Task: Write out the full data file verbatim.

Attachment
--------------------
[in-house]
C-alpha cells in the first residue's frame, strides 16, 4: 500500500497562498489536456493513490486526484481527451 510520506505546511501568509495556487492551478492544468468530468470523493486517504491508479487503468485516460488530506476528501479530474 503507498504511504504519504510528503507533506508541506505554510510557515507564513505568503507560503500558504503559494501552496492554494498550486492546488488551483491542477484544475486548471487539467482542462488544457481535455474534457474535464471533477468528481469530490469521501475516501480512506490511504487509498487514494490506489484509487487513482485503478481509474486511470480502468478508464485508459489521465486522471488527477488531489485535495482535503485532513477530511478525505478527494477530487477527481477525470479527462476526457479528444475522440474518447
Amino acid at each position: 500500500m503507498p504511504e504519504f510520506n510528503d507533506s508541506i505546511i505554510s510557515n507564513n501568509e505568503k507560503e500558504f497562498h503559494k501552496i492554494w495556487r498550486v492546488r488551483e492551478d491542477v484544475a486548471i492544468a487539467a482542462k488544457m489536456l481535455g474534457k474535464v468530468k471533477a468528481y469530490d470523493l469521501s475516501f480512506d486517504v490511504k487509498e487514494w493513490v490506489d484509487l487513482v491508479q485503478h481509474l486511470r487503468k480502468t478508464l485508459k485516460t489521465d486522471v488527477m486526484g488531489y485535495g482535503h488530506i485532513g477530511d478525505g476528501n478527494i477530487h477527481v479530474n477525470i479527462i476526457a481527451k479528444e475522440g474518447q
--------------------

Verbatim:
[in-house]
C-alpha cells in the first residue's frame, strides 16, 4: 500500500497562498489536456493513490486526484481527451 510520506505546511501568509495556487492551478492544468468530468470523493486517504491508479487503468485516460488530506476528501479530474 503507498504511504504519504510528503507533506508541506505554510510557515507564513505568503507560503500558504503559494501552496492554494498550486492546488488551483491542477484544475486548471487539467482542462488544457481535455474534457474535464471533477468528481469530490469521501475516501480512506490511504487509498487514494490506489484509487487513482485503478481509474486511470480502468478508464485508459489521465486522471488527477488531489485535495482535503485532513477530511478525505478527494477530487477527481477525470479527462476526457479528444475522440474518447
Amino acid at each position: 500500500m503507498p504511504e504519504f510520506n510528503d507533506s508541506i505546511i505554510s510557515n507564513n501568509e505568503k507560503e500558504f497562498h503559494k501552496i492554494w495556487r498550486v492546488r488551483e492551478d491542477v484544475a486548471i492544468a487539467a482542462k488544457m489536456l481535455g474534457k474535464v468530468k471533477a468528481y469530490d470523493l469521501s475516501f480512506d486517504v490511504k487509498e487514494w493513490v490506489d484509487l487513482v491508479q485503478h481509474l486511470r487503468k480502468t478508464l485508459k485516460t489521465d486522471v488527477m486526484g488531489y485535495g482535503h488530506i485532513g477530511d478525505g476528501n478527494i477530487h477527481v479530474n477525470i479527462i476526457a481527451k479528444e475522440g474518447q